With every artist being different and unique, we at Indie Top 39 are always intrigued with their creative processes, and how they take an idea and transform it into a finished product. Could you tell us a bit about your creative process?
Most of the time, my creative process starts with improvising. I grab my guitar or piano when the emotion is heightened and just start singing to whatever feels right at that moment. Sometimes I get random ideas that pop out of literally nowhere or unexpected melodies; if I can capture them in the moment, I will. I feel like creating is always different, but my usual form of creativity always stems from my improvisations. I literally write it as it is, I’m an open book with too many words in my mind, and I just try to put it all out on paper.
What makes a good musician?
I think someone who can connect with themselves and communicate through music. I also think we all have ways of sharing and connecting with ourselves and others. So honestly, everyone’s going to have a different definition of that. Being open-minded and open to all ideas and possibilities makes a good musician. Being your authentic self and creating original music for yourself is ultimately what makes the best musicians out there.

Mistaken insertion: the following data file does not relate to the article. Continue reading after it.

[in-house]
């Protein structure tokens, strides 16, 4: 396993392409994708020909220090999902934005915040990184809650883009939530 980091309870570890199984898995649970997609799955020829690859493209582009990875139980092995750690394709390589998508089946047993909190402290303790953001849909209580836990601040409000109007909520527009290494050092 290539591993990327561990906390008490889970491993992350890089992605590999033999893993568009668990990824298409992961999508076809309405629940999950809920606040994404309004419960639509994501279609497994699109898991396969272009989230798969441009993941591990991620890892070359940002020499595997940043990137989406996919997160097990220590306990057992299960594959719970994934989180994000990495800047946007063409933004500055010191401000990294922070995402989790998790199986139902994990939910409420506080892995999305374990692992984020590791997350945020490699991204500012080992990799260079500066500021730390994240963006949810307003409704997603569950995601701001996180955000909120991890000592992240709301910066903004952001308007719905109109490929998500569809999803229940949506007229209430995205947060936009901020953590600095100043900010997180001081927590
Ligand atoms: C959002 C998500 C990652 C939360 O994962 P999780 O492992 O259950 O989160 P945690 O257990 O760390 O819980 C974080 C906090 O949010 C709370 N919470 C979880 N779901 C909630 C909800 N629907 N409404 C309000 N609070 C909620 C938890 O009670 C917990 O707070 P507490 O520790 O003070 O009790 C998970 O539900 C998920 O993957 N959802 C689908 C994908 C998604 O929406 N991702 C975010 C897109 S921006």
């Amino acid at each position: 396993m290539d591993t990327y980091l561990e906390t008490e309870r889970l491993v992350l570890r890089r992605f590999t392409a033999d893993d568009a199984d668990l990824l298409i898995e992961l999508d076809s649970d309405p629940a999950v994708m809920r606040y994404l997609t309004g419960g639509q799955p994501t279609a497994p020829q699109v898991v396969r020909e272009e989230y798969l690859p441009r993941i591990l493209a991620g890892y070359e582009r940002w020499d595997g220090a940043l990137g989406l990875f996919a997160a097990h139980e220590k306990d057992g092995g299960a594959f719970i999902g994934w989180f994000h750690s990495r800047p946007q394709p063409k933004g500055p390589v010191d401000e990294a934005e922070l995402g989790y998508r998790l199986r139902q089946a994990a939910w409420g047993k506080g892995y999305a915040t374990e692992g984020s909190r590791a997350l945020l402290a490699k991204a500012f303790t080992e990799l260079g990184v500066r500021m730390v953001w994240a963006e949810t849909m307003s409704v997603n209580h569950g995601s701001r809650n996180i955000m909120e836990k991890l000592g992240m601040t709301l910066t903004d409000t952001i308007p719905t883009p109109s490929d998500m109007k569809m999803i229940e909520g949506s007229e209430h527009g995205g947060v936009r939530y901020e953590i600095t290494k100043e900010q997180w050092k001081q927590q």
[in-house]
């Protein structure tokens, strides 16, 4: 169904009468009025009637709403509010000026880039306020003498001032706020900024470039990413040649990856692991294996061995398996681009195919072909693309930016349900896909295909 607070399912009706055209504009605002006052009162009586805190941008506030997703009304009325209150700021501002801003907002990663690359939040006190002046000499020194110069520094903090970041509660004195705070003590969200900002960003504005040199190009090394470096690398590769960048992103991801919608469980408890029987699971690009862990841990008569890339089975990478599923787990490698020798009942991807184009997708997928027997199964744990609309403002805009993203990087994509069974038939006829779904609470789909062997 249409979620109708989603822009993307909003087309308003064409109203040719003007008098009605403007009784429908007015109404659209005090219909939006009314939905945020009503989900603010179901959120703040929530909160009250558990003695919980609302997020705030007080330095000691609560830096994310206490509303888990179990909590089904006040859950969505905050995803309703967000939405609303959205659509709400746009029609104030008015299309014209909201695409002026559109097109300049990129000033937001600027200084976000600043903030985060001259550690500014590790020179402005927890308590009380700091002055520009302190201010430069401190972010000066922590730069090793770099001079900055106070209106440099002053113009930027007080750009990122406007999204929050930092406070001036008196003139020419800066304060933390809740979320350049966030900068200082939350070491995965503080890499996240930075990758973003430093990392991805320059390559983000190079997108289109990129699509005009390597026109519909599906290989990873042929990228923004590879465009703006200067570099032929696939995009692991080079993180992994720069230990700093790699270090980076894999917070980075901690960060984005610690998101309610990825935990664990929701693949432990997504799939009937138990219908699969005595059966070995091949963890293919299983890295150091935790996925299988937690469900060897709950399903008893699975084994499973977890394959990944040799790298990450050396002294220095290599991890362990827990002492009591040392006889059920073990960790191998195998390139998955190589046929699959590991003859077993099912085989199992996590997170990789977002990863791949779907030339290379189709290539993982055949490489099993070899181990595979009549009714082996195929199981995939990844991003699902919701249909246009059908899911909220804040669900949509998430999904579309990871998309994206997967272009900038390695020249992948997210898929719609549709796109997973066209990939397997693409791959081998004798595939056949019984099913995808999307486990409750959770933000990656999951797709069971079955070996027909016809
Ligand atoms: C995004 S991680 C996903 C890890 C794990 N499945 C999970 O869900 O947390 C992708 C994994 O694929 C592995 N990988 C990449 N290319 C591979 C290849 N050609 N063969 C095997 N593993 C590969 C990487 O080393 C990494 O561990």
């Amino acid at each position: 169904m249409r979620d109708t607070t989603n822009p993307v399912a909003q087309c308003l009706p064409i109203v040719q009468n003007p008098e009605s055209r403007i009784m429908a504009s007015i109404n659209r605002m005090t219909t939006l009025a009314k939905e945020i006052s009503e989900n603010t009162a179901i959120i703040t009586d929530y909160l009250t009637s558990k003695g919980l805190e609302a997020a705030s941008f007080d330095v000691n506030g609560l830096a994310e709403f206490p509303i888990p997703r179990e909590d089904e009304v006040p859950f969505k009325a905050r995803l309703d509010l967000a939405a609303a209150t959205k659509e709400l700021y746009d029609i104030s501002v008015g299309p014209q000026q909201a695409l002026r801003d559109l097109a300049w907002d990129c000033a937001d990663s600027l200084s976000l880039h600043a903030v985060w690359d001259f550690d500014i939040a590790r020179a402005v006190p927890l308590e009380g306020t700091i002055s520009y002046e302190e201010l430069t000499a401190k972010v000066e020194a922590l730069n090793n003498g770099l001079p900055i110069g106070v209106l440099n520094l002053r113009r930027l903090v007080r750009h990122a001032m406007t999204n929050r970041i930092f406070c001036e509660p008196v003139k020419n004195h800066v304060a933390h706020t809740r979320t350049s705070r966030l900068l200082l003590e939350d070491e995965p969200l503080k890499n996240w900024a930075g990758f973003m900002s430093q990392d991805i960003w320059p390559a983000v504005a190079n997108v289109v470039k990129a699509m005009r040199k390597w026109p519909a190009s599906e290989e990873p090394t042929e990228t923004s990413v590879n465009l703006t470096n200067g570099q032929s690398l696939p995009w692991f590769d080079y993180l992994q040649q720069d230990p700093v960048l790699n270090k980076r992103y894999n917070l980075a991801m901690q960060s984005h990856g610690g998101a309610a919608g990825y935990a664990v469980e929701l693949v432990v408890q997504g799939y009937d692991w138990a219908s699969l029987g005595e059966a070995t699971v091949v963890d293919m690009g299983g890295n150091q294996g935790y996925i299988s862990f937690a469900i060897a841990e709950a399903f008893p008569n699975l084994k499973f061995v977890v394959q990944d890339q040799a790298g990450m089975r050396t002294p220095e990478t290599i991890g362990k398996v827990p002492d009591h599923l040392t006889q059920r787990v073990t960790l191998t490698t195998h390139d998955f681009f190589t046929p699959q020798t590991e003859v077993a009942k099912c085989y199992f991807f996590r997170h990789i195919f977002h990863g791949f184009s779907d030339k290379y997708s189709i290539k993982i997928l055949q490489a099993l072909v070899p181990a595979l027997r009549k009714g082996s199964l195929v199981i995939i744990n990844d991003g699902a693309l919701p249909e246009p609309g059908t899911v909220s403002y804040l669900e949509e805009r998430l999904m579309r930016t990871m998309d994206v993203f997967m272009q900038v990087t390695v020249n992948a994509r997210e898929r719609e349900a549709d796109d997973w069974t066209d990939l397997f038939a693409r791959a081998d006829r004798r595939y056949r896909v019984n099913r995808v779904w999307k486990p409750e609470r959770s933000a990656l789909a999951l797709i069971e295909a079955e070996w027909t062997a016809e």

OK, Mackenzie – desert island time! You’re allowed to grab 3 albums before being stranded on an island. Which do you go with and why?
Fearless – Jazmine Sullivan – I love her words, melodies, and stories. She’s such a strong, inspiring woman, and it’s one of her first projects, and you can see her authenticity shine through.
Back to Black – Amy Winehouse – Once again with the crazy upfront, in-your-face lyrics that make you want to turn your head and ask if you heard that right. I love that.
Breakfast in America – Supertramp – There’s something about the way Supertramp takes you on a trip and always surprises you with where they go. I love that element of surprise.
What do you love most about being a musician? And on the flip side, what are some of the biggest challenges that you’ve encountered so far?